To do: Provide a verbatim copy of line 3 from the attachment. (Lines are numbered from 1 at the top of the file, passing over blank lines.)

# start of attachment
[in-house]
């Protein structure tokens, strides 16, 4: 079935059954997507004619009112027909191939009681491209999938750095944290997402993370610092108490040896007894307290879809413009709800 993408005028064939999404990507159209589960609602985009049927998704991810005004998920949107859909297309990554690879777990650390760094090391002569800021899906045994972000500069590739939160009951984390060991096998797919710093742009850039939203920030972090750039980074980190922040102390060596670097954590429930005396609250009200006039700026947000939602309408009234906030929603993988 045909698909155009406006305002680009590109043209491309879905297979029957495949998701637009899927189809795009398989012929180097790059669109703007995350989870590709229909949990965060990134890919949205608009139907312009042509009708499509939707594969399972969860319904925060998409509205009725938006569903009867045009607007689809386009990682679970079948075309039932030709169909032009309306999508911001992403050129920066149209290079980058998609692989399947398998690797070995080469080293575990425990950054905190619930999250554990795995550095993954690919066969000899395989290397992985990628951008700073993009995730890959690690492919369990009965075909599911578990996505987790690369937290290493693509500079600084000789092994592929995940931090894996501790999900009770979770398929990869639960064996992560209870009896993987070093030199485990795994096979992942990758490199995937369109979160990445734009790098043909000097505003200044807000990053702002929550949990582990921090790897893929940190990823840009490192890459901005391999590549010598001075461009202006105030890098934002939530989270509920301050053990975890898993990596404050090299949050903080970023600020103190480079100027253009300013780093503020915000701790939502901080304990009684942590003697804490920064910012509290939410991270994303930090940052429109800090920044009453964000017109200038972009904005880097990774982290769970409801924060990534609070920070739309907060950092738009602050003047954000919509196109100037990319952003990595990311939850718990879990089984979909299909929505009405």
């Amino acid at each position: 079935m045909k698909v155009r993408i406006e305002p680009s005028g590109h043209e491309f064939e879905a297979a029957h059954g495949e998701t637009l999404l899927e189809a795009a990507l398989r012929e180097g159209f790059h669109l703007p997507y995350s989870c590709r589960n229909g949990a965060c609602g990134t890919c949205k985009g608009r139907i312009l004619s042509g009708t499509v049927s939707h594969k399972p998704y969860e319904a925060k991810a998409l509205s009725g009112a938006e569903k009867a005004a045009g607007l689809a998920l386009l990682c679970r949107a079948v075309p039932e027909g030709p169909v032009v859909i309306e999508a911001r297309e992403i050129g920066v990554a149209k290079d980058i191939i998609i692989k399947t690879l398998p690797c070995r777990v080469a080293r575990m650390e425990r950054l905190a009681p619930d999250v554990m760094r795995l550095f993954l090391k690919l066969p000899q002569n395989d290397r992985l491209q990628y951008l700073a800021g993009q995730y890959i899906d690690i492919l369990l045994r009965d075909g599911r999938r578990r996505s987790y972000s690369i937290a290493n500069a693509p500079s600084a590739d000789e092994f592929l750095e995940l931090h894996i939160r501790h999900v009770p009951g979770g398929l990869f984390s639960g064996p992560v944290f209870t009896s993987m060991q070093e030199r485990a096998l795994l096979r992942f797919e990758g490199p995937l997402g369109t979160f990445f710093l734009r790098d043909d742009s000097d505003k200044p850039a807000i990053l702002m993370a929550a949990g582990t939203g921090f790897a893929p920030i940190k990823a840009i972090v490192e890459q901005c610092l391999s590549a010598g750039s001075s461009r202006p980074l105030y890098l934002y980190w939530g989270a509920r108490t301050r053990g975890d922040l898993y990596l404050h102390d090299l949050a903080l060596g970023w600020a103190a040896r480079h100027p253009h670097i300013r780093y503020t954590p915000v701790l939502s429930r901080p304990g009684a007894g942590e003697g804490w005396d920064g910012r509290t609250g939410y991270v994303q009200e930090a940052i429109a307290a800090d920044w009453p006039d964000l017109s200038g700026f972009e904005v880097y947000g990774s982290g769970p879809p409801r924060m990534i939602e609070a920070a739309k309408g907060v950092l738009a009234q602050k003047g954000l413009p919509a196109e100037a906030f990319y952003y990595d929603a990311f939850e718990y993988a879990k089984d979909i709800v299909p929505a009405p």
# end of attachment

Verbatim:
């Amino acid at each position: 079935m045909k698909v155009r993408i406006e305002p680009s005028g590109h043209e491309f064939e879905a297979a029957h059954g495949e998701t637009l999404l899927e189809a795009a990507l398989r012929e180097g159209f790059h669109l703007p997507y995350s989870c590709r589960n229909g949990a965060c609602g990134t890919c949205k985009g608009r139907i312009l004619s042509g009708t499509v049927s939707h594969k399972p998704y969860e319904a925060k991810a998409l509205s009725g009112a938006e569903k009867a005004a045009g607007l689809a998920l386009l990682c679970r949107a079948v075309p039932e027909g030709p169909v032009v859909i309306e999508a911001r297309e992403i050129g920066v990554a149209k290079d980058i191939i998609i692989k399947t690879l398998p690797c070995r777990v080469a080293r575990m650390e425990r950054l905190a009681p619930d999250v554990m760094r795995l550095f993954l090391k690919l066969p000899q002569n395989d290397r992985l491209q990628y951008l700073a800021g993009q995730y890959i899906d690690i492919l369990l045994r009965d075909g599911r999938r578990r996505s987790y972000s690369i937290a290493n500069a693509p500079s600084a590739d000789e092994f592929l750095e995940l931090h894996i939160r501790h999900v009770p009951g979770g398929l990869f984390s639960g064996p992560v944290f209870t009896s993987m060991q070093e030199r485990a096998l795994l096979r992942f797919e990758g490199p995937l997402g369109t979160f990445f710093l734009r790098d043909d742009s000097d505003k200044p850039a807000i990053l702002m993370a929550a949990g582990t939203g921090f790897a893929p920030i940190k990823a840009i972090v490192e890459q901005c610092l391999s590549a010598g750039s001075s461009r202006p980074l105030y890098l934002y980190w939530g989270a509920r108490t301050r053990g975890d922040l898993y990596l404050h102390d090299l949050a903080l060596g970023w600020a103190a040896r480079h100027p253009h670097i300013r780093y503020t954590p915000v701790l939502s429930r901080p304990g009684a007894g942590e003697g804490w005396d920064g910012r509290t609250g939410y991270v994303q009200e930090a940052i429109a307290a800090d920044w009453p006039d964000l017109s200038g700026f972009e904005v880097y947000g990774s982290g769970p879809p409801r924060m990534i939602e609070a920070a739309k309408g907060v950092l738009a009234q602050k003047g954000l413009p919509a196109e100037a906030f990319y952003y990595d929603a990311f939850e718990y993988a879990k089984d979909i709800v299909p929505a009405p």